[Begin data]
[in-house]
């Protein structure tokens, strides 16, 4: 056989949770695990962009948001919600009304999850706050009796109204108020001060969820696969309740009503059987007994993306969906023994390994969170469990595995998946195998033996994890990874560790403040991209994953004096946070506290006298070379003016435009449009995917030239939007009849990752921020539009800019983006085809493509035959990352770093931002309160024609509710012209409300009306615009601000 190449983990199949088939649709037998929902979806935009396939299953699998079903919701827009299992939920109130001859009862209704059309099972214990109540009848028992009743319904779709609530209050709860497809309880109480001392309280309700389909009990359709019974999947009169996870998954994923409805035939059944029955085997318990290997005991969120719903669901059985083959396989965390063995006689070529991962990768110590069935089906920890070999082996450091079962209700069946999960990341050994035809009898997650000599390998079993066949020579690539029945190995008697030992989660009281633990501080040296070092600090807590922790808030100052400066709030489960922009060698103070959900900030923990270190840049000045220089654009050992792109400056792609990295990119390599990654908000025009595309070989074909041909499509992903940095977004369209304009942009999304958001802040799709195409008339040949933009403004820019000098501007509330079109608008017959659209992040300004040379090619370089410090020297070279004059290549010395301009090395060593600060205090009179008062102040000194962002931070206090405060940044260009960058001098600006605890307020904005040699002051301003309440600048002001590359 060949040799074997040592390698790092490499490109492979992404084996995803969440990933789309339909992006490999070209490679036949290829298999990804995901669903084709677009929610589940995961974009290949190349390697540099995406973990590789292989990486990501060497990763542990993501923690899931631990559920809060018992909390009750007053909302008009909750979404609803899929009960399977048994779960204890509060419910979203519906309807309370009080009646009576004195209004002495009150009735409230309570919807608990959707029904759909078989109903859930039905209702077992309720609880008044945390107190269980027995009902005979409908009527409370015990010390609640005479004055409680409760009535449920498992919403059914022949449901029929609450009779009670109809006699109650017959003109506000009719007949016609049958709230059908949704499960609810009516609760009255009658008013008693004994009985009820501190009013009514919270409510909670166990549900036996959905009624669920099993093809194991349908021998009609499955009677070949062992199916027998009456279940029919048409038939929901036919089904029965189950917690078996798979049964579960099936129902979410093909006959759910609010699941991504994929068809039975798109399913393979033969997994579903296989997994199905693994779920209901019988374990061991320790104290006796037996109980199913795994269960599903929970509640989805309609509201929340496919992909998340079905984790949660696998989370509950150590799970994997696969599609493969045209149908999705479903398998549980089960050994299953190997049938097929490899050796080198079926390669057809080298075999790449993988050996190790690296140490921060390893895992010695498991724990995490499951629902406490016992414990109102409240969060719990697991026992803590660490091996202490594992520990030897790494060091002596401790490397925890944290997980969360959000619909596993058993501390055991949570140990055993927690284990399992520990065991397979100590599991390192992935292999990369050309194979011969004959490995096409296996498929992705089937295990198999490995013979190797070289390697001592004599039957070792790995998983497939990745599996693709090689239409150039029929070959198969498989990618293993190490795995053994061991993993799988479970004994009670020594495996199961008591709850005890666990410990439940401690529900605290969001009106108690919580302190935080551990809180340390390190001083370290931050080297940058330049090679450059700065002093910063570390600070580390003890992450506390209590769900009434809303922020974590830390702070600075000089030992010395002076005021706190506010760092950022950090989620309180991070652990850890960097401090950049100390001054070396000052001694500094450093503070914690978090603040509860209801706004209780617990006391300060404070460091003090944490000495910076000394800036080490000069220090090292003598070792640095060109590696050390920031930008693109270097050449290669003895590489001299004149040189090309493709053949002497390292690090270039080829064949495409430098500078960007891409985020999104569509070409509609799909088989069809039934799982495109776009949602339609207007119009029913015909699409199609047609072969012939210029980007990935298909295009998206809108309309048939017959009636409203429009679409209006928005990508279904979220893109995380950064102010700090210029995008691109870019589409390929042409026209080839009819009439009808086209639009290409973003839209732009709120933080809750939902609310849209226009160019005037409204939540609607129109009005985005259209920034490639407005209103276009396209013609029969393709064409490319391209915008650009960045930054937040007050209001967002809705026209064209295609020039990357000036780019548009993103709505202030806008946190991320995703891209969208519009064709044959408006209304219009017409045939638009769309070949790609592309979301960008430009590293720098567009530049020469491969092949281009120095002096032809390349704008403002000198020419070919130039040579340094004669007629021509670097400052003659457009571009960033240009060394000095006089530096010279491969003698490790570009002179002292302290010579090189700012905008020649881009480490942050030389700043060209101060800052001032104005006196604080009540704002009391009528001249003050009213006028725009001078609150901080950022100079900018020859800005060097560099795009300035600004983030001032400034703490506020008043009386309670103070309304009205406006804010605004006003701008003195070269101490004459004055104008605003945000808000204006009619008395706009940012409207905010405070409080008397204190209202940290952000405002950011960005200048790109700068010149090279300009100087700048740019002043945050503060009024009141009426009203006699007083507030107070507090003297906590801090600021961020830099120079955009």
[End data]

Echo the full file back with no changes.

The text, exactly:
[in-house]
């Protein structure tokens, strides 16, 4: 056989949770695990962009948001919600009304999850706050009796109204108020001060969820696969309740009503059987007994993306969906023994390994969170469990595995998946195998033996994890990874560790403040991209994953004096946070506290006298070379003016435009449009995917030239939007009849990752921020539009800019983006085809493509035959990352770093931002309160024609509710012209409300009306615009601000 190449983990199949088939649709037998929902979806935009396939299953699998079903919701827009299992939920109130001859009862209704059309099972214990109540009848028992009743319904779709609530209050709860497809309880109480001392309280309700389909009990359709019974999947009169996870998954994923409805035939059944029955085997318990290997005991969120719903669901059985083959396989965390063995006689070529991962990768110590069935089906920890070999082996450091079962209700069946999960990341050994035809009898997650000599390998079993066949020579690539029945190995008697030992989660009281633990501080040296070092600090807590922790808030100052400066709030489960922009060698103070959900900030923990270190840049000045220089654009050992792109400056792609990295990119390599990654908000025009595309070989074909041909499509992903940095977004369209304009942009999304958001802040799709195409008339040949933009403004820019000098501007509330079109608008017959659209992040300004040379090619370089410090020297070279004059290549010395301009090395060593600060205090009179008062102040000194962002931070206090405060940044260009960058001098600006605890307020904005040699002051301003309440600048002001590359 060949040799074997040592390698790092490499490109492979992404084996995803969440990933789309339909992006490999070209490679036949290829298999990804995901669903084709677009929610589940995961974009290949190349390697540099995406973990590789292989990486990501060497990763542990993501923690899931631990559920809060018992909390009750007053909302008009909750979404609803899929009960399977048994779960204890509060419910979203519906309807309370009080009646009576004195209004002495009150009735409230309570919807608990959707029904759909078989109903859930039905209702077992309720609880008044945390107190269980027995009902005979409908009527409370015990010390609640005479004055409680409760009535449920498992919403059914022949449901029929609450009779009670109809006699109650017959003109506000009719007949016609049958709230059908949704499960609810009516609760009255009658008013008693004994009985009820501190009013009514919270409510909670166990549900036996959905009624669920099993093809194991349908021998009609499955009677070949062992199916027998009456279940029919048409038939929901036919089904029965189950917690078996798979049964579960099936129902979410093909006959759910609010699941991504994929068809039975798109399913393979033969997994579903296989997994199905693994779920209901019988374990061991320790104290006796037996109980199913795994269960599903929970509640989805309609509201929340496919992909998340079905984790949660696998989370509950150590799970994997696969599609493969045209149908999705479903398998549980089960050994299953190997049938097929490899050796080198079926390669057809080298075999790449993988050996190790690296140490921060390893895992010695498991724990995490499951629902406490016992414990109102409240969060719990697991026992803590660490091996202490594992520990030897790494060091002596401790490397925890944290997980969360959000619909596993058993501390055991949570140990055993927690284990399992520990065991397979100590599991390192992935292999990369050309194979011969004959490995096409296996498929992705089937295990198999490995013979190797070289390697001592004599039957070792790995998983497939990745599996693709090689239409150039029929070959198969498989990618293993190490795995053994061991993993799988479970004994009670020594495996199961008591709850005890666990410990439940401690529900605290969001009106108690919580302190935080551990809180340390390190001083370290931050080297940058330049090679450059700065002093910063570390600070580390003890992450506390209590769900009434809303922020974590830390702070600075000089030992010395002076005021706190506010760092950022950090989620309180991070652990850890960097401090950049100390001054070396000052001694500094450093503070914690978090603040509860209801706004209780617990006391300060404070460091003090944490000495910076000394800036080490000069220090090292003598070792640095060109590696050390920031930008693109270097050449290669003895590489001299004149040189090309493709053949002497390292690090270039080829064949495409430098500078960007891409985020999104569509070409509609799909088989069809039934799982495109776009949602339609207007119009029913015909699409199609047609072969012939210029980007990935298909295009998206809108309309048939017959009636409203429009679409209006928005990508279904979220893109995380950064102010700090210029995008691109870019589409390929042409026209080839009819009439009808086209639009290409973003839209732009709120933080809750939902609310849209226009160019005037409204939540609607129109009005985005259209920034490639407005209103276009396209013609029969393709064409490319391209915008650009960045930054937040007050209001967002809705026209064209295609020039990357000036780019548009993103709505202030806008946190991320995703891209969208519009064709044959408006209304219009017409045939638009769309070949790609592309979301960008430009590293720098567009530049020469491969092949281009120095002096032809390349704008403002000198020419070919130039040579340094004669007629021509670097400052003659457009571009960033240009060394000095006089530096010279491969003698490790570009002179002292302290010579090189700012905008020649881009480490942050030389700043060209101060800052001032104005006196604080009540704002009391009528001249003050009213006028725009001078609150901080950022100079900018020859800005060097560099795009300035600004983030001032400034703490506020008043009386309670103070309304009205406006804010605004006003701008003195070269101490004459004055104008605003945000808000204006009619008395706009940012409207905010405070409080008397204190209202940290952000405002950011960005200048790109700068010149090279300009100087700048740019002043945050503060009024009141009426009203006699007083507030107070507090003297906590801090600021961020830099120079955009």